Review of Playing House
First thank you to FSB Associates for providing me with a review copy. I’ve read The Lie by the same author and although I couldn’t get used to it, it didn’t necessarily mean I didn’t like it. It was interesting but the writing style wasn’t something I was familiar with. I was a little hestitant about reviewing Playing House as I thought the writing style would be the same and perhaps a hard read as well.
Playing House is about a woman who’s had an incestious relationship with her brother when she was younger. At first, you’d think, she would struggle against this sort of thing. It’s obviously not normal and it’s certainly psychologically devestating. However, things starts to take a darker twist as she starts to accept this, and actually like it. As she grows older, and has different relationships with other men, she still has her mind on her brother and compares these men to her brother. As you read through the pages you see what goes through her mind and how her life just always revolves around her brother.
I knew it was going to be a hard topic to swallow. I read the synopsis before agreeing to review this book. Even though I was a little hesitant because Wagman’s writing style is very different. I was wrong. You won’t have that many problems reading this book it’s almost lyrical and poetic if not for the haphazard thoughts the narrator goes through. As for the topic, I knew what I was getting myself into, but I didn’t think it would be as bad as I thought it would be. There’s just parts that now stand out in my head and I can’t get it out and it just feels dirty. Don’t get me wrong it’s not as if I don’t like the book, in fact I thought it was interesting because of what goes through her mind and what the narrator does to go through her life always comparing everything to things she’s done with her brother. It’s just because of the topics you just feel almost dirty reading it. Perhaps Wagman had that in mind for her readers. I’m not sure.
I found it hard to sympathize with the narrator. She actually liked having sex with her brother and she wanted to be with him for the rest of her life. She starts taking a turn for the worse after her brother leaves and it’s just hard to like her. Her brother is just as bad, he’s cruel he’s horrible and everything about him is just wrong. You’d almost have to wonder if they’re both really meant for each other (even though they’re related) since he’s corrupted her and made her this way (at least, I think so).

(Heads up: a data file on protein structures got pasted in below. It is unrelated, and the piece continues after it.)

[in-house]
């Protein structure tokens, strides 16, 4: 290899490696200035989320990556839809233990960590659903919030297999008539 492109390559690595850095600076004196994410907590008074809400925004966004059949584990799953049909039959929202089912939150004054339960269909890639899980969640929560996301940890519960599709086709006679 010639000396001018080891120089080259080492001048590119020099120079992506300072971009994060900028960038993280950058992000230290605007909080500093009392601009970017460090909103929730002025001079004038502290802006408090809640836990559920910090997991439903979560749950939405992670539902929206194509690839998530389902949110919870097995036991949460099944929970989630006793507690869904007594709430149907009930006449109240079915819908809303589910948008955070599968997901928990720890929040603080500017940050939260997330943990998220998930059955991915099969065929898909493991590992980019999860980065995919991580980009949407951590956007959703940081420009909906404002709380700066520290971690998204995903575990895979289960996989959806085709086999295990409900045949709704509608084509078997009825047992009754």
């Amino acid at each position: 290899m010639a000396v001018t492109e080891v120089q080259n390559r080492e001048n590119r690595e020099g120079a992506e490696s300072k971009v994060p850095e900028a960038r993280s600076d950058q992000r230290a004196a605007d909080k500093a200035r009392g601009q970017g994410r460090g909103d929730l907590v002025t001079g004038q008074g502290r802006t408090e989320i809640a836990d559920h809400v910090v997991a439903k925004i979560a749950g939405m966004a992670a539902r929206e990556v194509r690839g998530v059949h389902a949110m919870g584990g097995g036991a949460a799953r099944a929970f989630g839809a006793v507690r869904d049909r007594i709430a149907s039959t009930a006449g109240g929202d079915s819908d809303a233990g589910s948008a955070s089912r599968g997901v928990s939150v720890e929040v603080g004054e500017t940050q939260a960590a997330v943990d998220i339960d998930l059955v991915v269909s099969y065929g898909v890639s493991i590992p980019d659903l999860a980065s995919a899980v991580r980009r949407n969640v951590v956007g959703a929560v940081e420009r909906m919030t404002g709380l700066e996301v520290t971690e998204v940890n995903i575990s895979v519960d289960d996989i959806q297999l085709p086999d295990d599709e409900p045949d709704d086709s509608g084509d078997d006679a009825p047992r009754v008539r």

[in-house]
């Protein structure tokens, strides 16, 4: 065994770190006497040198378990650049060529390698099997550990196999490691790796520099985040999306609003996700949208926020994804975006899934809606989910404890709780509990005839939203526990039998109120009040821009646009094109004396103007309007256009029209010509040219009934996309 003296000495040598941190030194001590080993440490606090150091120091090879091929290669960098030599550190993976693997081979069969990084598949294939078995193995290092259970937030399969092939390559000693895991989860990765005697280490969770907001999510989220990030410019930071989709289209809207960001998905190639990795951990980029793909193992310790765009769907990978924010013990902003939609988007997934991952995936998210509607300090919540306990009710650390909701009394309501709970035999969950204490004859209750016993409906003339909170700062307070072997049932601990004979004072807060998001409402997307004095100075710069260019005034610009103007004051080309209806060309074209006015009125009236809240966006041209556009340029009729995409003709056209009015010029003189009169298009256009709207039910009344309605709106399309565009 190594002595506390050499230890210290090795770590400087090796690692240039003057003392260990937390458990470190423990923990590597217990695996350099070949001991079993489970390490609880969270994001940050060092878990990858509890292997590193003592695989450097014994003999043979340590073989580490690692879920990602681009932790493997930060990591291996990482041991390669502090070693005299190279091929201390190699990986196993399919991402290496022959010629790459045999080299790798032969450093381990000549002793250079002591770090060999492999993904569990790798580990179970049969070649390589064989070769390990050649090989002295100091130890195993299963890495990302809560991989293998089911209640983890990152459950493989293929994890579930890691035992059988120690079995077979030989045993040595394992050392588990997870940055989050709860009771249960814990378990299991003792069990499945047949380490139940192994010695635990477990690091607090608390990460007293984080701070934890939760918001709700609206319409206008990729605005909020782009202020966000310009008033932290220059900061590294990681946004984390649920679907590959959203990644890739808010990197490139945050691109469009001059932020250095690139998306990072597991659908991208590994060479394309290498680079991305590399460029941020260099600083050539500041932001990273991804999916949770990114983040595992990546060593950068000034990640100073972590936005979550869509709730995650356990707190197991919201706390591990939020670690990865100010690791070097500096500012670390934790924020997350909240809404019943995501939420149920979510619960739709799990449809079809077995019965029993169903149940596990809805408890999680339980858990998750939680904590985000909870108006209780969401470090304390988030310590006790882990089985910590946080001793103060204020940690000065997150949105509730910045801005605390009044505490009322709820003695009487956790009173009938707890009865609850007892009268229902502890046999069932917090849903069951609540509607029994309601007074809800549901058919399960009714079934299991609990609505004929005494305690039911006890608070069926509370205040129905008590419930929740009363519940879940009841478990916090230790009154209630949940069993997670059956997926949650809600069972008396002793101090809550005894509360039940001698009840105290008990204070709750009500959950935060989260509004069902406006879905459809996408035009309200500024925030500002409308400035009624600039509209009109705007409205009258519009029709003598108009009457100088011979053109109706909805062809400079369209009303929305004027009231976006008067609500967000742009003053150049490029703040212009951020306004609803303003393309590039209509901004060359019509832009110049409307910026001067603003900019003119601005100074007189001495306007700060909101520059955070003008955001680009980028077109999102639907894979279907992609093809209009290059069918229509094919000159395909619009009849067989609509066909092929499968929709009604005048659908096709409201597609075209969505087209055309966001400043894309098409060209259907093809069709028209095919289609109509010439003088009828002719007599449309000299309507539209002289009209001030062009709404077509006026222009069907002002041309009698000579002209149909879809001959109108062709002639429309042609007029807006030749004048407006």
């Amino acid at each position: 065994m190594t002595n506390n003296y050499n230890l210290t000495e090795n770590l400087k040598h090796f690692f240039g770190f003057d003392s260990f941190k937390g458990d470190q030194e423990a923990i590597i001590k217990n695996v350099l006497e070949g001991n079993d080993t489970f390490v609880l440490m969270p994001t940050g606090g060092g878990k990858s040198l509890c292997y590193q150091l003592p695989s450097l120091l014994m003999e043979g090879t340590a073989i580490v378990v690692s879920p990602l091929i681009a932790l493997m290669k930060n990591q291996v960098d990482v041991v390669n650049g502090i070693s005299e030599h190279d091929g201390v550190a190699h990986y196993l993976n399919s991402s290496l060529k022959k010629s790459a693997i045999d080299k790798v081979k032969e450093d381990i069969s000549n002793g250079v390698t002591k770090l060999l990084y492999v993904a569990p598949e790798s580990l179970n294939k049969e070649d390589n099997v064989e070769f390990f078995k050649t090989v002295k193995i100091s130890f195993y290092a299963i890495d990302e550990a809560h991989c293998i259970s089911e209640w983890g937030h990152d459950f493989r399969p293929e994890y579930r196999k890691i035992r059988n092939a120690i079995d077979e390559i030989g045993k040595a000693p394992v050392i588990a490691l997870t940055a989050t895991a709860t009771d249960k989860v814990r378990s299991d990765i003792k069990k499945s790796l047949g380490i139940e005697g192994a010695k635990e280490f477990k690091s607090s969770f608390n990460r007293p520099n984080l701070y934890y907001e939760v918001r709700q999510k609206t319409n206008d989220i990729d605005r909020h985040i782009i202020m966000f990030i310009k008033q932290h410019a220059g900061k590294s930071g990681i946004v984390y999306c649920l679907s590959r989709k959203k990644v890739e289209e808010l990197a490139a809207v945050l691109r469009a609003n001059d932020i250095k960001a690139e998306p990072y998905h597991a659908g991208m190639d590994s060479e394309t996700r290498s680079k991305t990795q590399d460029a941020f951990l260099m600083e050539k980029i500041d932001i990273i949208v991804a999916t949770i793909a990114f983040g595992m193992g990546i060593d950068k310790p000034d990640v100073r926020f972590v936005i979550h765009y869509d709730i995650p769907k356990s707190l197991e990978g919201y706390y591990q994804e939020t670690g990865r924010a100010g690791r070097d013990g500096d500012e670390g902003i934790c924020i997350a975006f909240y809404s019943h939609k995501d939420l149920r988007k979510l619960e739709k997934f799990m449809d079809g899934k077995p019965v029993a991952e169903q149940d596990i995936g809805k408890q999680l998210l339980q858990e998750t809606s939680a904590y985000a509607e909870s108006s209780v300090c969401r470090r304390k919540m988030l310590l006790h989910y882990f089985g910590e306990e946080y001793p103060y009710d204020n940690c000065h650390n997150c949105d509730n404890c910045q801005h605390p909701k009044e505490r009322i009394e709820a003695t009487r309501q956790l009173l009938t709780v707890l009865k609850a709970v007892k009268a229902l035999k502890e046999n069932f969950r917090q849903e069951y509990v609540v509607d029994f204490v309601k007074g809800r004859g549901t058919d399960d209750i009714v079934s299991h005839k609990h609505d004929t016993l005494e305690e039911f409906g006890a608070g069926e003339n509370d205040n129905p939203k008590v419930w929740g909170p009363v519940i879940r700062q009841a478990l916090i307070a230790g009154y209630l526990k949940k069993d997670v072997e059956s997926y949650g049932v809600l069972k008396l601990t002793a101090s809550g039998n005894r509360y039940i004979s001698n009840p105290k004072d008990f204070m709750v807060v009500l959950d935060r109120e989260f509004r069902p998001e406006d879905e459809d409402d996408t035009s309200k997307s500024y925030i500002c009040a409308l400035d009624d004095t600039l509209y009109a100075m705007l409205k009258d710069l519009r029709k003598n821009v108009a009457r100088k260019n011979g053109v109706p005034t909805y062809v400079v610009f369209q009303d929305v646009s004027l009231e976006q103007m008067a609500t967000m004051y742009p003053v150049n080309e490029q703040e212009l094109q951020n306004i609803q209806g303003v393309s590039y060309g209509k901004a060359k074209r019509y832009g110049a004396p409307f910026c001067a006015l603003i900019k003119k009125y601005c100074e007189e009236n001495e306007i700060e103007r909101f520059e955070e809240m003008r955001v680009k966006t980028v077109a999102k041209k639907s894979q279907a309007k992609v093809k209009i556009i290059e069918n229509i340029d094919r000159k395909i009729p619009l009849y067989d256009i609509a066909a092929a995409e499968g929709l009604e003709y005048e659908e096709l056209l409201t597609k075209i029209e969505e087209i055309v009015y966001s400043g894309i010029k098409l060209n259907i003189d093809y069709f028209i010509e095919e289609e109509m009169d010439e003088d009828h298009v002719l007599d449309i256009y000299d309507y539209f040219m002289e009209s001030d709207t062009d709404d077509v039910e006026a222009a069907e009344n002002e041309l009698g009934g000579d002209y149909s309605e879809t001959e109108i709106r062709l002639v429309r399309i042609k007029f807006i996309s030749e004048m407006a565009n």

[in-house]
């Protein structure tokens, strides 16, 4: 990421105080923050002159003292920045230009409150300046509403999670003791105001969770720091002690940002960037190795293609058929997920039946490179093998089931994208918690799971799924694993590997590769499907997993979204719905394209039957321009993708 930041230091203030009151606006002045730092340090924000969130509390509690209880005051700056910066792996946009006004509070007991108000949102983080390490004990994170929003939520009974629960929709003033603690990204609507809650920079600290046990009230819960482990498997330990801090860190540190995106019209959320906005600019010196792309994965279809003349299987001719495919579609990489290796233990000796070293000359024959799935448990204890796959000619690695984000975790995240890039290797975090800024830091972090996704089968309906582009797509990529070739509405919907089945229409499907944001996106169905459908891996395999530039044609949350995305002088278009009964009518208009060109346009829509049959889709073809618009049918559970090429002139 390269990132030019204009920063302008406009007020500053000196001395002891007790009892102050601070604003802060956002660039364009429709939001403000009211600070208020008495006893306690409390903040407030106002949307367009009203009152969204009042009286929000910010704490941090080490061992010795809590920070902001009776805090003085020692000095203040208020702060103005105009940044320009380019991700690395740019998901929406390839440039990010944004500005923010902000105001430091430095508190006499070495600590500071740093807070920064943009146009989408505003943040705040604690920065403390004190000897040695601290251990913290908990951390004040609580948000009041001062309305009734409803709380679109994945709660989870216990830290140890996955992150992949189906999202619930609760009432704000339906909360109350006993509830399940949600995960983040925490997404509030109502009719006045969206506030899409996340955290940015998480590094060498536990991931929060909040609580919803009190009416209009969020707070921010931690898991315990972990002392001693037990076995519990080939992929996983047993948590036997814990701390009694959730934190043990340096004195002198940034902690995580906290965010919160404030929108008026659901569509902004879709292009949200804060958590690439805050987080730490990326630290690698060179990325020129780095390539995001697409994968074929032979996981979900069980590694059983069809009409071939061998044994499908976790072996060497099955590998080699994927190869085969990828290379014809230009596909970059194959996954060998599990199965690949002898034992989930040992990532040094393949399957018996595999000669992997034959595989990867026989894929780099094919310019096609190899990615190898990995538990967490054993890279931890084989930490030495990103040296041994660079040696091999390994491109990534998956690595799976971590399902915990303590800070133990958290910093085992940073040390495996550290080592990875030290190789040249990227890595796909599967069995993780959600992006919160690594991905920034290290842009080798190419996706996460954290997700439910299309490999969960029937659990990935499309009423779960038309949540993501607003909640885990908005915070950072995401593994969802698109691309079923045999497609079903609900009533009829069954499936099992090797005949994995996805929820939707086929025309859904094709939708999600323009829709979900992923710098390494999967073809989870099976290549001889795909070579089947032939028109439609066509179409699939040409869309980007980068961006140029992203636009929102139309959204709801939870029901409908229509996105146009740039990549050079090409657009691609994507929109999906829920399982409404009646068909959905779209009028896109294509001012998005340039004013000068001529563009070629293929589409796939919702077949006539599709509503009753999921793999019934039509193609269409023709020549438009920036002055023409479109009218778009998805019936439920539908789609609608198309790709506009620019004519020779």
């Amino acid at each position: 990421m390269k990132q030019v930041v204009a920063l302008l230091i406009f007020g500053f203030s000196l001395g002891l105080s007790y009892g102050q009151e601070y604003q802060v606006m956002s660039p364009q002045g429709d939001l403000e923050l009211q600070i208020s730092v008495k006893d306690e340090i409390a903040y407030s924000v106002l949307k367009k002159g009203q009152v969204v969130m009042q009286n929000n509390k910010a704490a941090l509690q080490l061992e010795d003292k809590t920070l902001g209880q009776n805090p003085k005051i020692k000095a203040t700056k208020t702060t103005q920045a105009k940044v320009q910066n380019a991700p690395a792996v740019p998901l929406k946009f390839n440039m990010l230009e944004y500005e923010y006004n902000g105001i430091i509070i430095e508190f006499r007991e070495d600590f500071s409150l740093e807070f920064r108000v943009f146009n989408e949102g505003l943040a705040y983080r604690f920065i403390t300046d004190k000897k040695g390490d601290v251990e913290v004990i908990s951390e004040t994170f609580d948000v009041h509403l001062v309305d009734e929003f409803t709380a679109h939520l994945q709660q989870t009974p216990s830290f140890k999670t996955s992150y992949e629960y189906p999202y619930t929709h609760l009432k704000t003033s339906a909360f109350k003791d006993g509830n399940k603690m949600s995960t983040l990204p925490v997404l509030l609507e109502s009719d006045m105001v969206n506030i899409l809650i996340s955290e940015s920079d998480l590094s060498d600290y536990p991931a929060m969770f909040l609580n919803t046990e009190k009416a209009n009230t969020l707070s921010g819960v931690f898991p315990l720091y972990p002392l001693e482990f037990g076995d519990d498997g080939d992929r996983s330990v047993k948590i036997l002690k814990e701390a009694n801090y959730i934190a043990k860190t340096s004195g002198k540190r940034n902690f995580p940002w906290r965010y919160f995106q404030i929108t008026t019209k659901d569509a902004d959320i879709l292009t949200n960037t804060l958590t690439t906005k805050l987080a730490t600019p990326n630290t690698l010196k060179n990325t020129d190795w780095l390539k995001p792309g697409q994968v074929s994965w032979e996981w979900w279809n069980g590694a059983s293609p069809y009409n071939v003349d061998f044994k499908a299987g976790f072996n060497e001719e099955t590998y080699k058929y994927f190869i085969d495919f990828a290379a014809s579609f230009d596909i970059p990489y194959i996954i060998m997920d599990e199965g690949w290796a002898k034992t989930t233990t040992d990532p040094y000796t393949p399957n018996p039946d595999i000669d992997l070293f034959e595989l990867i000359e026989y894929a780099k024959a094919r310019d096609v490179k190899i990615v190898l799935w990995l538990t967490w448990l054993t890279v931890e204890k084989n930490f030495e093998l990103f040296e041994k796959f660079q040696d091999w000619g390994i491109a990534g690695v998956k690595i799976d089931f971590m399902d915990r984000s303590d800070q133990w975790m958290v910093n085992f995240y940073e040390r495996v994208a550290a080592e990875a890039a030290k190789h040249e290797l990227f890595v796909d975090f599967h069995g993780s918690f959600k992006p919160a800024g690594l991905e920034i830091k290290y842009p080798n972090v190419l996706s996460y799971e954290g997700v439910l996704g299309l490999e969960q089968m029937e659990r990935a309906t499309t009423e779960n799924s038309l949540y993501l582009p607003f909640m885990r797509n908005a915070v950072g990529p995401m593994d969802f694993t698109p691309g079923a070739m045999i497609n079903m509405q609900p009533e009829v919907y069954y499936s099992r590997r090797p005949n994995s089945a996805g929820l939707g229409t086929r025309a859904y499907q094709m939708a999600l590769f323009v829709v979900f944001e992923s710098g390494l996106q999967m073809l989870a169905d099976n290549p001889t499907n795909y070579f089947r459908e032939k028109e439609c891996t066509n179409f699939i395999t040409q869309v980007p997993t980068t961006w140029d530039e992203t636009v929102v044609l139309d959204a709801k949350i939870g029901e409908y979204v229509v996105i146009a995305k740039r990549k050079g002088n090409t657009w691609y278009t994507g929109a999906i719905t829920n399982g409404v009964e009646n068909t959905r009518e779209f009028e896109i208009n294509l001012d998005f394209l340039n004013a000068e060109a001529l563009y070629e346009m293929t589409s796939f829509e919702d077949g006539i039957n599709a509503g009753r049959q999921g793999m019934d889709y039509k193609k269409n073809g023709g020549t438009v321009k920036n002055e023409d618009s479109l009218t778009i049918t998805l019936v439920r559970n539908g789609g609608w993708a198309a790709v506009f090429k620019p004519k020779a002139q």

The things I didn’t like about the book? the narrator’s thoughts are a little haphazard and all over the place. Also they blend in from the past, into present time so it’s a bit hard to follow. Otherwise, those that are a little sensitive to this kind of taboo content, it’s really not for you. There’s also some beastiality content so if you’re really not into any kind of sexual explicit material this is probably not the book for you.
Overall a very shocking book. One of the most psychologically draining books I have ever read up to this point. I really liked the narration though, despite its’ content, Wagman made it sound lyrical and poetic at times and I thought it was a job well done. It’s a short read (less than 200 pages) and although I don’t really recommend it, I wouldn’t say ignore it either as it’s something that should be read. It’s not everyday where you come across a book with taboo content but written well enough that it’s not trashy.
I give it a 6 out of 10.
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